Today in Parliament at the instigation of the Backbench Business Committee we will be debating Iran. Many of us feel it is high time Parliament debated the whole question of UK intervention in the Middle East. We need to review what has come of wars in Iraq, Afghanistan and Libya. We need to ask again the fundamental question, can you wage a war on terror? We need to ask, how far should the west go, if at all, in insisting on regime change where we do not approve of the government.
I want the UK government to recognise the strong limits there are on how much political influence the UK does have and should have over who governs in each Middle Eastern country. We believe as part of a group of leading western nations in the self determination of peoples. We fought successfully to liberate Kuwait from an invader. Most of the neighbouring countries agreed with us. We fought successfully to free the Falklands of an invader. As allies with the US we fought for the self determination of the western European peoples to free them from Nazi domination. There is a case for the UK and her allies to intervene on the side of an oppressed country if it has been invaded and its government changed by force from outside. This is best done with UN support and with a multinational force, to abate any suggestion that the motives for the intervention are other than to restore legitimate national authority. We did not intervene to uphold the right of eastern European peoples to self government during the Soviet terror. We judged it would have killed too many people to do so.
The more recent doctrine in Libya has been based around the proposition that where there is a civil war, with a strong opposition coalition of internal forces seeking to bring down the undemocratic government of the country, the west can with UN backing move in and help the rebels. This doctrine does not encompass such western action in Syria. This is partly because Russia and China block UN support for such intervention. It is also partly because the military task would be more hazardous and the opposition forces are less strong and focused than in Libya. The new doctrine is rightly flexible, responding to differing circumstances.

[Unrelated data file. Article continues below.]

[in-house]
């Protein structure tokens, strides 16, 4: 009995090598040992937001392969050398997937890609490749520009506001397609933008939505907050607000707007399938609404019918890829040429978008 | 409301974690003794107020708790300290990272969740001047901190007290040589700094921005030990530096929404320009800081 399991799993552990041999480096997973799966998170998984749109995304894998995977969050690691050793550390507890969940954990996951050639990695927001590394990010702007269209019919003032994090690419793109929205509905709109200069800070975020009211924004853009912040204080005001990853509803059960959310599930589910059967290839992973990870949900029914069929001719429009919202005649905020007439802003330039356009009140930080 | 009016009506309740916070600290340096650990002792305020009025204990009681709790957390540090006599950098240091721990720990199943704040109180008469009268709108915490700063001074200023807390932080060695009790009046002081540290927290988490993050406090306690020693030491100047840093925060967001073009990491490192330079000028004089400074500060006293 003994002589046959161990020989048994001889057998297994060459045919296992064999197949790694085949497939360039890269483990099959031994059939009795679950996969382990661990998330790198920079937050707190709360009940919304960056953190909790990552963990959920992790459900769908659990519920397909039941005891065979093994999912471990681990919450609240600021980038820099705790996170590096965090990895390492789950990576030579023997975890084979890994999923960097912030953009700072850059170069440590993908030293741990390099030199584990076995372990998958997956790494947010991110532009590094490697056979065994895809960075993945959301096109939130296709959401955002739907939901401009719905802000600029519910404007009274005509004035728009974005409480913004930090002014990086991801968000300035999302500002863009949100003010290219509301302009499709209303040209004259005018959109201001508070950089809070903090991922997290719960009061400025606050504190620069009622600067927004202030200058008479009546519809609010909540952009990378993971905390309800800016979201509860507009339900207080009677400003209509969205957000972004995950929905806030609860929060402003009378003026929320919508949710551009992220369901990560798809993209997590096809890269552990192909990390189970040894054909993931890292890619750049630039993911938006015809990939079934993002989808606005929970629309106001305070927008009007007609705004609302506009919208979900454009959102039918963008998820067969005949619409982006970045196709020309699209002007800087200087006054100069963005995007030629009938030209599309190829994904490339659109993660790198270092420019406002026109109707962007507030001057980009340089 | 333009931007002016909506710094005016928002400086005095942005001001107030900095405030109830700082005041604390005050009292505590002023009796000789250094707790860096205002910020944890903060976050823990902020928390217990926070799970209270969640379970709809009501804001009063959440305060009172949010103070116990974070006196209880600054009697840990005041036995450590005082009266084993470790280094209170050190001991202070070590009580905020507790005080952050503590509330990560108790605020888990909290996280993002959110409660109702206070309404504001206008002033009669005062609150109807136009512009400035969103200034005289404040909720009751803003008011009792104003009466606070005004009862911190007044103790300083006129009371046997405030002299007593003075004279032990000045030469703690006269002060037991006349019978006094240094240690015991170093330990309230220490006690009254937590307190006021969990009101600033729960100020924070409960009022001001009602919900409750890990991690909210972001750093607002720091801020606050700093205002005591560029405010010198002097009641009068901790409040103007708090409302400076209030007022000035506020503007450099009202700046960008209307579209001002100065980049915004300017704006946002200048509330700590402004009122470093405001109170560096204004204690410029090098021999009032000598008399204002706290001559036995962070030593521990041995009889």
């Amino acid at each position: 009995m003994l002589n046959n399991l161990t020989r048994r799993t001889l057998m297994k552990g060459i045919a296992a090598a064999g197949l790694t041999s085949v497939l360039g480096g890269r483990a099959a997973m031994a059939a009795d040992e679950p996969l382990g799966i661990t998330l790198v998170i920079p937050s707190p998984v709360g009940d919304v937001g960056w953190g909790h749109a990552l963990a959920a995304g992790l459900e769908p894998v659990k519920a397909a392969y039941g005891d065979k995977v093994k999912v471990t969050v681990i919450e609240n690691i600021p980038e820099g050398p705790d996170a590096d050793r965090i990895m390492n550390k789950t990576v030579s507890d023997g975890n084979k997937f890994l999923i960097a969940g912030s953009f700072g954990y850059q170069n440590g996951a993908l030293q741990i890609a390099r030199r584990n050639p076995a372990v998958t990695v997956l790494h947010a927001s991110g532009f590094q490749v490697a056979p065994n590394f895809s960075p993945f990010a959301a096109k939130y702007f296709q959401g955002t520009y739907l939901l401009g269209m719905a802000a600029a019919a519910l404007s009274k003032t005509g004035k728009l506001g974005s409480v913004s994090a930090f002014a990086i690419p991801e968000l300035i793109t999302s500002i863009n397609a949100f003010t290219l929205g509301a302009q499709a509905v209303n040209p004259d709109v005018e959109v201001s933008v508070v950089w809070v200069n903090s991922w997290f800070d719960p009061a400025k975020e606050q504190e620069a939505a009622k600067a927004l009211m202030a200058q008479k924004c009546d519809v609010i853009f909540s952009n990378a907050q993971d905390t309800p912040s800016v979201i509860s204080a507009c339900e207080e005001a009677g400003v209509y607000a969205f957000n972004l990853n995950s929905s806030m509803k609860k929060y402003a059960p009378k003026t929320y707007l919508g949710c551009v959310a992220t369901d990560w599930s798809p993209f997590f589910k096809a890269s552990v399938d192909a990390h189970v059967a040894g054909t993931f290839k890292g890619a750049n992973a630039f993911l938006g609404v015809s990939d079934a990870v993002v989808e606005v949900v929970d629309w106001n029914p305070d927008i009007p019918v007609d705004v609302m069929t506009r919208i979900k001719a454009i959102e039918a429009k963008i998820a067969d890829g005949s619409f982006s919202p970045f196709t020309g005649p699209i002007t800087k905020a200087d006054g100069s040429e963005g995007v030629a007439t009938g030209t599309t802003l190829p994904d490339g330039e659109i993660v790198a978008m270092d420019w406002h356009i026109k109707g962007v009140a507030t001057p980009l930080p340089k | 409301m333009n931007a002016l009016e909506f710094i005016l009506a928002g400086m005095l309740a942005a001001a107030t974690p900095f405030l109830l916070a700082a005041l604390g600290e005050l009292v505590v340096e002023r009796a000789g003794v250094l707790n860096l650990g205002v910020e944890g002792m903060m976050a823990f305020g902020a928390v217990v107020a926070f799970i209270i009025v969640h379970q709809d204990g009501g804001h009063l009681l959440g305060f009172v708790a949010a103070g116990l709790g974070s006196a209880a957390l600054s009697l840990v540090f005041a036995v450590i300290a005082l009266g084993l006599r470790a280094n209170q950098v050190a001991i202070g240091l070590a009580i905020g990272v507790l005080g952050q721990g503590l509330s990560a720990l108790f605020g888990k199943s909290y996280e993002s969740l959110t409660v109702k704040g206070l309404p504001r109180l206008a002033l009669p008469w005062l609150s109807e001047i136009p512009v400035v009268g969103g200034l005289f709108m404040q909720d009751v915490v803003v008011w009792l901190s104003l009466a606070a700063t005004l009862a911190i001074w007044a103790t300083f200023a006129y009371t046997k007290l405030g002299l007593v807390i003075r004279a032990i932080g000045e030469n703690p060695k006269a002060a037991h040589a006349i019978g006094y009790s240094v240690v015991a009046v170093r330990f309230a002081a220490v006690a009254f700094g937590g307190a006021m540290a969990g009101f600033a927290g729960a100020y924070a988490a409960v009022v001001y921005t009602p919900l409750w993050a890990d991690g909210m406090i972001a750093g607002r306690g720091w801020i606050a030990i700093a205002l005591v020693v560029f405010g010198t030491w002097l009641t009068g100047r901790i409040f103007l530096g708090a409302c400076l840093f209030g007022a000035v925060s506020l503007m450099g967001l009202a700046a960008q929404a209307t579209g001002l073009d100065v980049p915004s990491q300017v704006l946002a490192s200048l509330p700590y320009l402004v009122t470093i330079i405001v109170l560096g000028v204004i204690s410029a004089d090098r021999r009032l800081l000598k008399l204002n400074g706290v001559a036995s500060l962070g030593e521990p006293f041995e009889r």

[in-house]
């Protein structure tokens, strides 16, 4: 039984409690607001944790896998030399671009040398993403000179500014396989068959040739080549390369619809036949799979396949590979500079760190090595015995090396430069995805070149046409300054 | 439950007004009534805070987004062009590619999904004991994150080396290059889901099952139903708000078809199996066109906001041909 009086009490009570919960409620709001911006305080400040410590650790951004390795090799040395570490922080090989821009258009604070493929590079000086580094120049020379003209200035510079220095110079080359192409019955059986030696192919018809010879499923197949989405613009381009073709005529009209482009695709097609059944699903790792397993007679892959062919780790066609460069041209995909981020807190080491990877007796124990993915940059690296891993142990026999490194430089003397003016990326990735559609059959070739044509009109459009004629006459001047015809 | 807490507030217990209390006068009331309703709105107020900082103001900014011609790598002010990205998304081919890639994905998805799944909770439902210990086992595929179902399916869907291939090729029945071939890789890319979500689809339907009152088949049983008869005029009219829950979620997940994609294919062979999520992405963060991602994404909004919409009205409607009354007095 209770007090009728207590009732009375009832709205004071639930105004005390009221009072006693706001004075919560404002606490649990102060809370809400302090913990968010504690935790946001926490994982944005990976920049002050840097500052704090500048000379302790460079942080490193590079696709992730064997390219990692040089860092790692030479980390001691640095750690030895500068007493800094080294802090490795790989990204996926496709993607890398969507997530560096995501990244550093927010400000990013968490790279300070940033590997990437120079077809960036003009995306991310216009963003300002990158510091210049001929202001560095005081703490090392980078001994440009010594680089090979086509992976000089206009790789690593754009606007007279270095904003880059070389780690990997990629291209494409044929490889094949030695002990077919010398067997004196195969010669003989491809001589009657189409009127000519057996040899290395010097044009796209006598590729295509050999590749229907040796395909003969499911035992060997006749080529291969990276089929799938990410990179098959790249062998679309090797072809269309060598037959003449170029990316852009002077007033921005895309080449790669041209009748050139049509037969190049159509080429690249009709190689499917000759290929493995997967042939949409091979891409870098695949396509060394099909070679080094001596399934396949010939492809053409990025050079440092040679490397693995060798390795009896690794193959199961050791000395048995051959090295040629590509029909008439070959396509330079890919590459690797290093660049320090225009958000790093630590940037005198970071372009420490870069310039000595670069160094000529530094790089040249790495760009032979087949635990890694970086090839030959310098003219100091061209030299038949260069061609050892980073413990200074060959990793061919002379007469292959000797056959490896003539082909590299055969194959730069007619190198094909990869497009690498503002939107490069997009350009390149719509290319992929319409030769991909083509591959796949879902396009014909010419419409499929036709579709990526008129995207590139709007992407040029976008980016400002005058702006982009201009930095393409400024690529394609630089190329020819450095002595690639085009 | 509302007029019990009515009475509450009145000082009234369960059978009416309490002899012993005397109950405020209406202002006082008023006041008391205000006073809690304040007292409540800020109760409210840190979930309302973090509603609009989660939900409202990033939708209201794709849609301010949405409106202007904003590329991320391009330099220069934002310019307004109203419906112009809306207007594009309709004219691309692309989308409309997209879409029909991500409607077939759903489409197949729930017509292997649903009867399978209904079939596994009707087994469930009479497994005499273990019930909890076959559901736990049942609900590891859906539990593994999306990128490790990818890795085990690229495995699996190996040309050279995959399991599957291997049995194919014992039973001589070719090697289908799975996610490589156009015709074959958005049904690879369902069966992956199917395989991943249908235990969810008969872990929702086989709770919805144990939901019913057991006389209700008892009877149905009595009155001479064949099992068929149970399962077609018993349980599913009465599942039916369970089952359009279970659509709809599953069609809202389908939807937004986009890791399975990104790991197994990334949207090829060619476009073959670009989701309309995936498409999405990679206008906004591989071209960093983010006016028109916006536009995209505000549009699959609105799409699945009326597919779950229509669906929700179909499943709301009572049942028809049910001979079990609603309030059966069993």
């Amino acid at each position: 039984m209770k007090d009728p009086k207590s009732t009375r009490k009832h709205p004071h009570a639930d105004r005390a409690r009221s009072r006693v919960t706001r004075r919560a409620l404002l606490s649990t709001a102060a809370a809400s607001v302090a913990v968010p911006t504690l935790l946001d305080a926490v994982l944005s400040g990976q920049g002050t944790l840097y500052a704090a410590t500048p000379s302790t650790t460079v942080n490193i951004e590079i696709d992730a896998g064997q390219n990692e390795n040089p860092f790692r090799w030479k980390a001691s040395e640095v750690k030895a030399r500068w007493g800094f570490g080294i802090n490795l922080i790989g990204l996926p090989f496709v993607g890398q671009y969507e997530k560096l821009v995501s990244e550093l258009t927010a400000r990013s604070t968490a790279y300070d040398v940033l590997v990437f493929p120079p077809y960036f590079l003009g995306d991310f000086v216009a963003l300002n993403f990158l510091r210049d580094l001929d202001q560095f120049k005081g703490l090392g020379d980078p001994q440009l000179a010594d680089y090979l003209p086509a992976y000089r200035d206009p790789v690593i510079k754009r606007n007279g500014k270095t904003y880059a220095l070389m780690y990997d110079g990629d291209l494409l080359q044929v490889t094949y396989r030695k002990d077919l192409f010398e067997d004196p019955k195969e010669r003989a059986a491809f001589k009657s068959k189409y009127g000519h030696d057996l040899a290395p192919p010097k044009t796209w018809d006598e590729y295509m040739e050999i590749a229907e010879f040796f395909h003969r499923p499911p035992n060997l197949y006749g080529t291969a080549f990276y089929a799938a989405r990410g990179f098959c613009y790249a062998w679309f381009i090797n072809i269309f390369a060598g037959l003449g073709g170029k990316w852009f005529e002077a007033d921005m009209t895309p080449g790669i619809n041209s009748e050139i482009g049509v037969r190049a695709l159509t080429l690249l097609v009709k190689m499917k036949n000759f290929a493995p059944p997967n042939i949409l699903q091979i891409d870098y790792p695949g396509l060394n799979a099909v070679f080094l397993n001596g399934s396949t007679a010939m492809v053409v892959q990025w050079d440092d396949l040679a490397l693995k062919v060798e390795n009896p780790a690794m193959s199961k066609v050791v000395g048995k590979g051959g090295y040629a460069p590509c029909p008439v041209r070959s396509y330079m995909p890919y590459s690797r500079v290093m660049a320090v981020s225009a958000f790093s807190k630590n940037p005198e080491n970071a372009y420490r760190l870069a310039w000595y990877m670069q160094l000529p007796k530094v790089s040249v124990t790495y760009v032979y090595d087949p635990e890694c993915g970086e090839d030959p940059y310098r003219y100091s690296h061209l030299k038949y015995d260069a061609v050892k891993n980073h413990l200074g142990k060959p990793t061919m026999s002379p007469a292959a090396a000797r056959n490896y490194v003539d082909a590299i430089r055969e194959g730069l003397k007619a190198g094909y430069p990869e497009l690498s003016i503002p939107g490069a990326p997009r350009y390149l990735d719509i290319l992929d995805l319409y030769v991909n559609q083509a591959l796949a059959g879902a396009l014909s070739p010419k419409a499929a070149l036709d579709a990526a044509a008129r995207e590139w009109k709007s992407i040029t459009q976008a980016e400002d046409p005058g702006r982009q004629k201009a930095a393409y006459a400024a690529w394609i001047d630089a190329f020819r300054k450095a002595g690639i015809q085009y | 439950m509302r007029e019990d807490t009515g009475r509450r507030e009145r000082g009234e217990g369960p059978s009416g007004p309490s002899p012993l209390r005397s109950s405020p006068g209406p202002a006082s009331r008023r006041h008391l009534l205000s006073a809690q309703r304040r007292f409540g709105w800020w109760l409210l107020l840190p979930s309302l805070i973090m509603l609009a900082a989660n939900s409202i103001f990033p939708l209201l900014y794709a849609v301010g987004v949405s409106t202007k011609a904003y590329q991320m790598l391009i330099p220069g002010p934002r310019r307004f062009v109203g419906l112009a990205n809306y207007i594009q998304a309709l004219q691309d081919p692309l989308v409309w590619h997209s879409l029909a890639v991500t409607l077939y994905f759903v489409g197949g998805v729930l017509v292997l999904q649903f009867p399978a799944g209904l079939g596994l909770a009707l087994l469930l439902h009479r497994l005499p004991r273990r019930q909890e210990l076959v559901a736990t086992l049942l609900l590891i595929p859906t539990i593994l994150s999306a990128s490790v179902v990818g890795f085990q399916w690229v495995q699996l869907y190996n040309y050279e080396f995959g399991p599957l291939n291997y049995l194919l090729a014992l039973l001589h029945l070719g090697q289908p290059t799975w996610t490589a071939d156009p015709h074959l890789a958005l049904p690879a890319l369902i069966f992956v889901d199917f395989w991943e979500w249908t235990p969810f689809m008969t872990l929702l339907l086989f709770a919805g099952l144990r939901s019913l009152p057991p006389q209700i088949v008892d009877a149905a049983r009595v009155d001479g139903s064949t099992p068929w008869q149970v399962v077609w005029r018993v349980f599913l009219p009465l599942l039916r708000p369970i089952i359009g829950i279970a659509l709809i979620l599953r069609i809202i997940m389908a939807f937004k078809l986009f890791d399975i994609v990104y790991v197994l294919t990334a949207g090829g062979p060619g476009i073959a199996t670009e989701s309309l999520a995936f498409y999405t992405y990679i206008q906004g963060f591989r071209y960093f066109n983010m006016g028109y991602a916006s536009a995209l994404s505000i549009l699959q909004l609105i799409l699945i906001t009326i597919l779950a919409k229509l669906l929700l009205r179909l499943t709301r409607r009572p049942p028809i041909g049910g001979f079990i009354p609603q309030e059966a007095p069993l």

In the case of Iran and her possible move to own nuclear weapons, neither of these doctrines applies. Iran has not been invaded from outside to need our help to restore national government. There is no strong opposition in Iran seeking military help to topple the regime. The case of considering any kind of action against Iran, including diplomatic action and sanctions, is based more on the type of argument used to justify the wars against Iraq and Afghanistan. It is the progeny of the war on terror.
The argument went for the war in Afghanistan that the Taliban were allies of the terrorists who attacked the twin towers. They needed to be displaced as the government of Afghanistan, for that government was harbouring terrorists who could do more harm to the west. More than a decade on, and the main western powers are now in discussion with the Taliban over the future government of Afghanistan, recognising that depsite all the force expended they remain a political organisation of influence within the country.
I always had difficulties with the argument about waging a war against terror. Tomorrow I will consider the case in more detail.